Performance is a choice


“There are so many other men that could be sitting in this seat, but he’s sitting here (as Olympic champion). The reason that he’s sitting here is because of the choices that he’s made and that’s something that’s valuable to each and every one of us”

Mike Singletary, American Football Coach (talking to camera when meeting Mark Hunter, Olympic gold medallist)

It’s not a level playing field
We often talk about getting the physical part of your performance in shape. By that we mean looking after your physical energy sufficiently well that not only do you stay healthy, but that you use this performance factor to help you concentrate, think better, problem solve, get perspective, make better decisions, help moderate your mood, help you choose your attitude and help you choose your responses to events. However, looking after the physical part of your performance requires effort.

Taking care of all things physical requires effort because the world is full of labour saving devices that encourage you to move around less. Given that we’re programmed to save energy, then if we don’t have to move and we don’t choose to move we can lead very sedentary lifestyles, from bed to car to escalator to car to sofa to bed and we can become very lethargic.

Having a great physical resource requires effort because within a short distance of you is probably enough food to keep you going for a year, or more, and together with that we’re bombarded by adverts to encourage us to eat. Even the adverts encouraging us to eat healthily are encouraging us to eat. No one is advertising the message to eat less!

Staying physically prepared requires effort because the world is a 24 hour place and there are screens in your house, in bedrooms and in your hand that are encouraging you to take in information and interact with others rather than resting or going to bed when you’re tired.

Desire to improve
As with managing the physical piece, getting better at performing at work has to be a choice. Most performers in business have the predominant thought of “what have I got to do today?” rather than “how can I get better today?”. Many people have taken the decision to accept a role that means putting in the hours required to get the job done. They accept that this is the territory that they’re in. However they are in a role where the job is never done! There is always more you can do, more emails in the inbox and more tasks you could get on with. This never ending flow of work is a challenge! You have to set the boundaries and prioritise getting better against doing more.

Most people would state that they have a desire to improve, but because they’re so busy, if they’re not careful their learning cycle, rather than being plan-do-review-conclude, looks more like do-do-do and more do! Once again this means we’re not on a level playing field. The conditions are encouraging more and more activity, more and more focus on results and even more pressure – and usually stress, because stress happens when the demands outweigh the ability to cope. So, if you really want to improve it’s not going to happen without some consistent, mindful effort and some conscious choices.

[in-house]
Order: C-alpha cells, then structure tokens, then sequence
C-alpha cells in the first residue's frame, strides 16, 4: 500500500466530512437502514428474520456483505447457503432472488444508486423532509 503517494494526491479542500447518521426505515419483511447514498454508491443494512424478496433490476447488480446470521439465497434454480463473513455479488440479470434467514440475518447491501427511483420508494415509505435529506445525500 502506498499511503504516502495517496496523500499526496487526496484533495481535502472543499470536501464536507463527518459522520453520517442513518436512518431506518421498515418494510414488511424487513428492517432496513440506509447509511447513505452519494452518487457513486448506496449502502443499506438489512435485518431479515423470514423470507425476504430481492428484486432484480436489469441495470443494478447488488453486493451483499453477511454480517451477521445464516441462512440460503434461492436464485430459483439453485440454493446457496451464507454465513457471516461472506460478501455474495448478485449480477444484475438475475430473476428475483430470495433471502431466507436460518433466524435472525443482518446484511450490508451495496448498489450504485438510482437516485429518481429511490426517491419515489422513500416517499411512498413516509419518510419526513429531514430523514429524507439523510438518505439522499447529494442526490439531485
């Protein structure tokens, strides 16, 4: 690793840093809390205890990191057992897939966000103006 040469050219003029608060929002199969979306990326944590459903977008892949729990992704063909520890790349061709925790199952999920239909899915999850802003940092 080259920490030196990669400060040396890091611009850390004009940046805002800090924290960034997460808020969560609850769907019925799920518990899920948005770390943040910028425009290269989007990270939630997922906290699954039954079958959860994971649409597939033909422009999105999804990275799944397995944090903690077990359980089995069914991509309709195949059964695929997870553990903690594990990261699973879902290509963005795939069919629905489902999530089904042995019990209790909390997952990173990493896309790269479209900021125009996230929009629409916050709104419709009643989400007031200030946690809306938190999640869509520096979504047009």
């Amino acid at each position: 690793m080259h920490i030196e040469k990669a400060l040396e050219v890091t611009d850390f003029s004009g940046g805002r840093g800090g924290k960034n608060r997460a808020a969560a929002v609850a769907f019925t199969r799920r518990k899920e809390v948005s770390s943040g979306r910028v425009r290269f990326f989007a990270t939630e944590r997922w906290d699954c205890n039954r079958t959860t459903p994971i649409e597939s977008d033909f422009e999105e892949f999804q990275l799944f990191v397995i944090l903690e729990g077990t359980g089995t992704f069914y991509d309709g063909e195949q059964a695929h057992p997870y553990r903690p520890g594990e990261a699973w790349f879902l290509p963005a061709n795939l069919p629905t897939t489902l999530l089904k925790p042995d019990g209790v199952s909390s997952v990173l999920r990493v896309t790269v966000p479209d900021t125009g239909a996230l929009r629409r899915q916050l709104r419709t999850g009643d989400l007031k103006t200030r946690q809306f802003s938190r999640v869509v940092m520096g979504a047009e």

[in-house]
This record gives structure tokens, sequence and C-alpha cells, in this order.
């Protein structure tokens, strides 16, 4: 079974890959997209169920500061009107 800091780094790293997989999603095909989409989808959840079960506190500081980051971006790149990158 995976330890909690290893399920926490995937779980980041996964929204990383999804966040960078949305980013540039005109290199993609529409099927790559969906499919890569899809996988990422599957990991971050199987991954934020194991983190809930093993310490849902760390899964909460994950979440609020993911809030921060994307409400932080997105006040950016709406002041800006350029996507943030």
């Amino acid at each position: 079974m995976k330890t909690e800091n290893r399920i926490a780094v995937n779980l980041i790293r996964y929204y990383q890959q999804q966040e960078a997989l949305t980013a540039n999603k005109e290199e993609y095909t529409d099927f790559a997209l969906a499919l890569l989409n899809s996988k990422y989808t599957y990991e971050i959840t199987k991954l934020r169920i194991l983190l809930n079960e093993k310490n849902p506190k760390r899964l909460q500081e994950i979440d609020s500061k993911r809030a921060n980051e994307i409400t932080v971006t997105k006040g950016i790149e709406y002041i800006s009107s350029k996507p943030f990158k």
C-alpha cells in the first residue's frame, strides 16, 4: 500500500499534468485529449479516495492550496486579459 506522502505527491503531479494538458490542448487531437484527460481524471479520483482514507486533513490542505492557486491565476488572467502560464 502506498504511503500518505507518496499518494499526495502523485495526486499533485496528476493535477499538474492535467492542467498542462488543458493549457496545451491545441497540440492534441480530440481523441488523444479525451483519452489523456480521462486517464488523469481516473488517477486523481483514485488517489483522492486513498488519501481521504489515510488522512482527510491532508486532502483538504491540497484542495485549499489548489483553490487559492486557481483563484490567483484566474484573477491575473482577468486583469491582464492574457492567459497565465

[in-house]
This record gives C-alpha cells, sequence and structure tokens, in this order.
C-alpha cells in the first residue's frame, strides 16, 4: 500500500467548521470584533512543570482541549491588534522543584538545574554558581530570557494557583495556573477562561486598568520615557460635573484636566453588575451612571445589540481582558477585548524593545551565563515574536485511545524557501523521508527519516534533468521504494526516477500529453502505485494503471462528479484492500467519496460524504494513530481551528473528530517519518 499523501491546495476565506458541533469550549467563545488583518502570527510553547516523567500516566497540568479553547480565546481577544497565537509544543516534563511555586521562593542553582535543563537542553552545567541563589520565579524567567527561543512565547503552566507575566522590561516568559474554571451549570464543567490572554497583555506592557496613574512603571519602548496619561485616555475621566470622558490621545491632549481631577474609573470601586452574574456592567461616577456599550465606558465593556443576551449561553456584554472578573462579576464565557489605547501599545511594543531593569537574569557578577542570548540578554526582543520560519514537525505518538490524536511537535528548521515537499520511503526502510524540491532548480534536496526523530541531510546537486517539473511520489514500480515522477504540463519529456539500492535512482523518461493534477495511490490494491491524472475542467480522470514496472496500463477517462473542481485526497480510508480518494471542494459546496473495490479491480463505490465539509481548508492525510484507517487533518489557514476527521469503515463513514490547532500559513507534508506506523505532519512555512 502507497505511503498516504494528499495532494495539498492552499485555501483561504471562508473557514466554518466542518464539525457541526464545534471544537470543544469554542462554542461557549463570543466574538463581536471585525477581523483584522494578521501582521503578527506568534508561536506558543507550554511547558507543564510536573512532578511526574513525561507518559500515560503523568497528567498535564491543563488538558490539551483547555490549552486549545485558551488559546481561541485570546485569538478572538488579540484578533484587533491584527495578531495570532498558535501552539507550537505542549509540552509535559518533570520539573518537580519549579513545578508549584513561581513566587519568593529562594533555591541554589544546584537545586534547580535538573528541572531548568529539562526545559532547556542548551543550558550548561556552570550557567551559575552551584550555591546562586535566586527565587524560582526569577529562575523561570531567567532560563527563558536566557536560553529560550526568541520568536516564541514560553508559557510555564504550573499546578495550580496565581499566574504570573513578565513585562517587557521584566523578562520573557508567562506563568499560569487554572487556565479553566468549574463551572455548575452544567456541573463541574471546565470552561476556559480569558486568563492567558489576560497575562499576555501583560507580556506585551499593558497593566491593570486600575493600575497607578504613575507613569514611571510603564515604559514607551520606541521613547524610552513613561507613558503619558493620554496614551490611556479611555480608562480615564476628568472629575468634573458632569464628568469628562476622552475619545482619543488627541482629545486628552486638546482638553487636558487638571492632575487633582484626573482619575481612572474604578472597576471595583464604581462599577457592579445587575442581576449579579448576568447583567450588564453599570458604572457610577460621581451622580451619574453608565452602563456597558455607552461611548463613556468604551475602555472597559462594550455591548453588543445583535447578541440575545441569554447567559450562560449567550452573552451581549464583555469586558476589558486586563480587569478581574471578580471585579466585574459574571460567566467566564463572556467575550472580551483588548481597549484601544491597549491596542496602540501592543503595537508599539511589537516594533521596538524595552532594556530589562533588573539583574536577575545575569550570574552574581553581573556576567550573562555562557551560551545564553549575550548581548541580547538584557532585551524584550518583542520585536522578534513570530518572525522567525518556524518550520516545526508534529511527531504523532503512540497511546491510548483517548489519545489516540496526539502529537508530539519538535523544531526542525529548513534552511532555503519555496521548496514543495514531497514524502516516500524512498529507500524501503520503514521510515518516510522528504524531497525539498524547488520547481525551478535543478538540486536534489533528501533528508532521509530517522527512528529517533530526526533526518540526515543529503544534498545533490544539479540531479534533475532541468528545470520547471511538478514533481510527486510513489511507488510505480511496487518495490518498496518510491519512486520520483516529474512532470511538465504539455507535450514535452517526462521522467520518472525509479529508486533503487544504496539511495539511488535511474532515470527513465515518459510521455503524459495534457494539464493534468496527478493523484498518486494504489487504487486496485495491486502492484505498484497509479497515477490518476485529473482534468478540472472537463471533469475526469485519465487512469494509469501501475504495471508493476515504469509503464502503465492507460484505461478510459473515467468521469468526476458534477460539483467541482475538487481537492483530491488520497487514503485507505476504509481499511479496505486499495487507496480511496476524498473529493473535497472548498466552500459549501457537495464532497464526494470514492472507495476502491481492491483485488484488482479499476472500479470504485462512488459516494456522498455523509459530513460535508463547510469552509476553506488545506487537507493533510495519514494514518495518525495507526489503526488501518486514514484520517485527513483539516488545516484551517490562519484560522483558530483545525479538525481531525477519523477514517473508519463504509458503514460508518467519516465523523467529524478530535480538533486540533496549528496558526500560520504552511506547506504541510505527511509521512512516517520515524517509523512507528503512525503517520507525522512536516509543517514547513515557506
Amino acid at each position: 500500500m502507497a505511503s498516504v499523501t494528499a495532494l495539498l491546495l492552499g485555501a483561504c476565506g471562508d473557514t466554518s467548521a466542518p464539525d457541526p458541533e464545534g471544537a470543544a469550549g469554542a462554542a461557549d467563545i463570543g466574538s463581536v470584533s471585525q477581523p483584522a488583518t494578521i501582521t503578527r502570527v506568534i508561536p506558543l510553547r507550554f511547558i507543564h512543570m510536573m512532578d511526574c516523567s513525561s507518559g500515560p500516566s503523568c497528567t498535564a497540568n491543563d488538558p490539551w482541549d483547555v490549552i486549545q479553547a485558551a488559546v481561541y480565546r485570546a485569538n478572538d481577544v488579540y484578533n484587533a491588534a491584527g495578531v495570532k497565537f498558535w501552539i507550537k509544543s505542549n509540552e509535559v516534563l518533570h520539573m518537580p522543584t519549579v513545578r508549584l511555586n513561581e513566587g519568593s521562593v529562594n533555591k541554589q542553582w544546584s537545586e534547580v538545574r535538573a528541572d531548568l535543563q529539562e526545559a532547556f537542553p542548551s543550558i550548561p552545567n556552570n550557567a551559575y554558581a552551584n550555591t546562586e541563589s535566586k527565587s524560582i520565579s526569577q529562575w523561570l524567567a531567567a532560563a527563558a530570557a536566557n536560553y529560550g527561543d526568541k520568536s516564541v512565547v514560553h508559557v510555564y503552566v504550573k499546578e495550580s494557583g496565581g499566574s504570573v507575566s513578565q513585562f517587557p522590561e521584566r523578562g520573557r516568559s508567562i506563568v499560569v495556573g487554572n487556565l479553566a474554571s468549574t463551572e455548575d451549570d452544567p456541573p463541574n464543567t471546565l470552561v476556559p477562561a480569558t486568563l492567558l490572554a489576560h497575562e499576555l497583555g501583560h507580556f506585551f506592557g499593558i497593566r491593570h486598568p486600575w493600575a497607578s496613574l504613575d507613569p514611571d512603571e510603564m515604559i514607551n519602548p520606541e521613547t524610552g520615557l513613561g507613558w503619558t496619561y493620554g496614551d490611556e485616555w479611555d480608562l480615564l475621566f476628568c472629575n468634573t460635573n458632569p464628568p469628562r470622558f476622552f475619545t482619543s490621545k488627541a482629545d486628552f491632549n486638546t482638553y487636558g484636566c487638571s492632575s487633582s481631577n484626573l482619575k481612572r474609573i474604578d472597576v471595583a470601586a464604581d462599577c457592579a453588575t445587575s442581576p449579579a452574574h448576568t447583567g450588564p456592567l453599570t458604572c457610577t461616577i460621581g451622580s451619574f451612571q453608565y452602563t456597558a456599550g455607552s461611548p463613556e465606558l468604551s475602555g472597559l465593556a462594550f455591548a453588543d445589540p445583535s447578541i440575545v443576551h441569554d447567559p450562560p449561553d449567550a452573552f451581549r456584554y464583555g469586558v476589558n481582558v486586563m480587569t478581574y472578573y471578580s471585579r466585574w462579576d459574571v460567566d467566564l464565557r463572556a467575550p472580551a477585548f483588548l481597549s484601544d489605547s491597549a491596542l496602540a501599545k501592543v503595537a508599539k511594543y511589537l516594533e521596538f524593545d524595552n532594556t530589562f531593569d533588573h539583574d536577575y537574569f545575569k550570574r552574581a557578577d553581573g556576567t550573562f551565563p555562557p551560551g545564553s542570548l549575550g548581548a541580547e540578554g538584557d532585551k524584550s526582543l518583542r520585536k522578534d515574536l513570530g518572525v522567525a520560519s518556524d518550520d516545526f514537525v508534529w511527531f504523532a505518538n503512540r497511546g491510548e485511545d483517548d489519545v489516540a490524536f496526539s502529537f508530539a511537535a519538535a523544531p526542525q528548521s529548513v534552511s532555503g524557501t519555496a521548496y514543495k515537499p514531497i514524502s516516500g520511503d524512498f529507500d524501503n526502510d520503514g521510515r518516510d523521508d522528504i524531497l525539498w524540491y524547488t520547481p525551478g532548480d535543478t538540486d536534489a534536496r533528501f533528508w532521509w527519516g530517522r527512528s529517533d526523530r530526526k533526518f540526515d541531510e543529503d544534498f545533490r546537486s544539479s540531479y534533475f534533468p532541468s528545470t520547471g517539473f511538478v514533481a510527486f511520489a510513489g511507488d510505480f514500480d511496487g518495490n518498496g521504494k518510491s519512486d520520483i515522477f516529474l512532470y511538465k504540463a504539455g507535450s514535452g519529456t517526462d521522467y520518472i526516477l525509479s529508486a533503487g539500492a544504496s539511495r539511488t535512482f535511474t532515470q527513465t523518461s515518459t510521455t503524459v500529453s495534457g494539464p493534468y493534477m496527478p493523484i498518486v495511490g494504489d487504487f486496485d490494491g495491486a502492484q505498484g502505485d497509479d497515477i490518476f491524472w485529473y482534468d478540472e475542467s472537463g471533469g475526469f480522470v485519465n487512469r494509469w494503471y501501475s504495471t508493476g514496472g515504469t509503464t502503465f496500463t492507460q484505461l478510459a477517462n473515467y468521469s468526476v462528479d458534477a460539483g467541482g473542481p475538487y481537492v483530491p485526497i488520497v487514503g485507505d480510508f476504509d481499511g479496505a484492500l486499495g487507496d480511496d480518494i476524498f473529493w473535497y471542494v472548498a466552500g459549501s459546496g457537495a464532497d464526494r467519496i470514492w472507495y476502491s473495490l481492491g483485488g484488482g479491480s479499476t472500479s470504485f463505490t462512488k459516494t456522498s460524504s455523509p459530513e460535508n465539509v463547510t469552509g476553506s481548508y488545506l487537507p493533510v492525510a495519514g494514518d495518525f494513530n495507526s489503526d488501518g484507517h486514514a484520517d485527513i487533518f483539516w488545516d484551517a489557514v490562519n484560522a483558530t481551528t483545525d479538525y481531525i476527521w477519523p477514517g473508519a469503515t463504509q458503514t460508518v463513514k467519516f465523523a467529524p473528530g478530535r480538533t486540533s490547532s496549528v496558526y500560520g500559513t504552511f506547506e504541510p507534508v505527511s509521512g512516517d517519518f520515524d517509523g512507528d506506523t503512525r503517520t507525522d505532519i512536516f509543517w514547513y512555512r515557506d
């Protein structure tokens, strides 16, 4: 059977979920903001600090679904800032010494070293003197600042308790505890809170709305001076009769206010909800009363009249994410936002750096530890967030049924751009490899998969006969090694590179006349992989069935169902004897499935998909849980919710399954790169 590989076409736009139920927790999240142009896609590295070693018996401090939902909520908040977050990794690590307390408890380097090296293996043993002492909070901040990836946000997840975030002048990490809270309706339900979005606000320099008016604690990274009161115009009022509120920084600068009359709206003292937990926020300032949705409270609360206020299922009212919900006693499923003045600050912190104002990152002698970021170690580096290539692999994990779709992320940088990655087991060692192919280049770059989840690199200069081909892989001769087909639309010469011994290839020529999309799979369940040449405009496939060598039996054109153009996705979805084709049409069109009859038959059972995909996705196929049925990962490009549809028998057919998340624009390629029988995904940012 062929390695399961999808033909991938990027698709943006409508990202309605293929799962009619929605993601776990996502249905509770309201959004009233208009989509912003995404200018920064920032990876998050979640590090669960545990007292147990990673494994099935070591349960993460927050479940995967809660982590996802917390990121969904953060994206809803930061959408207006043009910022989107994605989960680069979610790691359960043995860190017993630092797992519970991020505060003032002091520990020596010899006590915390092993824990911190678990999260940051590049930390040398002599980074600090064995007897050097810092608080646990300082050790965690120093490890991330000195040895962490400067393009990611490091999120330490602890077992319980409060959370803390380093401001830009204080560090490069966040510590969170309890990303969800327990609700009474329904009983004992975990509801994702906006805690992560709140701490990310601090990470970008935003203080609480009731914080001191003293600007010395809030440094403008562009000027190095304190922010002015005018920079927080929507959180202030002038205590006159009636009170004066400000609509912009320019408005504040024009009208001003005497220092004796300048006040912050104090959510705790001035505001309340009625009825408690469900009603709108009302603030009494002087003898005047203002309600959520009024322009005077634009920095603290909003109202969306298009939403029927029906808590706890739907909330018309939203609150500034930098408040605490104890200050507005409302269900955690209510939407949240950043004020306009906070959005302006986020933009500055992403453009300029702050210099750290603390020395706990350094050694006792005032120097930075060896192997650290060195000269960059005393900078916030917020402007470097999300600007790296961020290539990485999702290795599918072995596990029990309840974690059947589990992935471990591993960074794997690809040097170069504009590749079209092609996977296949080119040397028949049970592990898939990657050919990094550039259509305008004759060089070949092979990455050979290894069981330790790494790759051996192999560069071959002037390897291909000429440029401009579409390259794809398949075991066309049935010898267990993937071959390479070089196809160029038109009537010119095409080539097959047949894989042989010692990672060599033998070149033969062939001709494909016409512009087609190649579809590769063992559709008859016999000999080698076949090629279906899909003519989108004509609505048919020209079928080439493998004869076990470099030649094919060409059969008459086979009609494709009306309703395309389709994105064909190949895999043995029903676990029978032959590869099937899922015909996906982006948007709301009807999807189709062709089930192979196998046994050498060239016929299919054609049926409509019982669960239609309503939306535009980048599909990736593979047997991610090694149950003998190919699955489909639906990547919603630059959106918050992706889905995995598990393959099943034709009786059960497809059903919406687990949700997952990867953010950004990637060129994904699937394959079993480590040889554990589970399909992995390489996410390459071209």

Making it happen
We know exercise helps with physical readiness, but if you want to exercise two things need to be in place. You need to have, or create, the opportunity to exercise and then you need to actually take that opportunity. Two things.

If you want to ‘get better at what you do’ then two similar things need to happen. You need to have, or create the opportunity to develop specific skills or knowledge and then you need to take that opportunity. Of course taking the opportunity is not a choice you have to take. But choices lead to consequences. When my daughter turned 16 my 11 year old son asked if that meant she could leave home. “Yes”, I said. “Could I leave home?” he then asked. “Yes”, I said, “the door isn’t locked and you’re not chained up, so you could leave at any time. But”, I said, as I watched his cogs turning as he thought about it, “there would be consequences”.

You can choose to not look after yourself physically and it’s likely you’ll underperform as a result. Similarly you can choose not to create opportunities to get better or not take them. The consequence will probably be that in a competitive world someone with less talent than you will outperform you very, very soon. If you’re happy with that then that’s fine of course. But if you’re not happy with that remember that performance is a choice based on all the decisions you make about what to do and what not do. We encourage you to make good choices.

We help the business world to think, prepare and perform like elite athletes.

The elite athlete piece is no mere analogy or metaphor but a very considered and deliberate philosophy, to apply some very powerful thinking and practice, in a simple and easy to understand way. If your world is do, do, do and a relentless daily treadmill of tasks and pressure (or if you know a friend whose work feels like this) then we strongly suggest you (or they) start by creating and take the opportunity to step off that treadmill to think about how you could turn it more effectively. Give yourself an hour to think rather than do. Talk to your boss, peers or colleagues about how you could improve in your role. Identify what you’re good at and do more of that. Oh, and we also suggest you contact us to help you.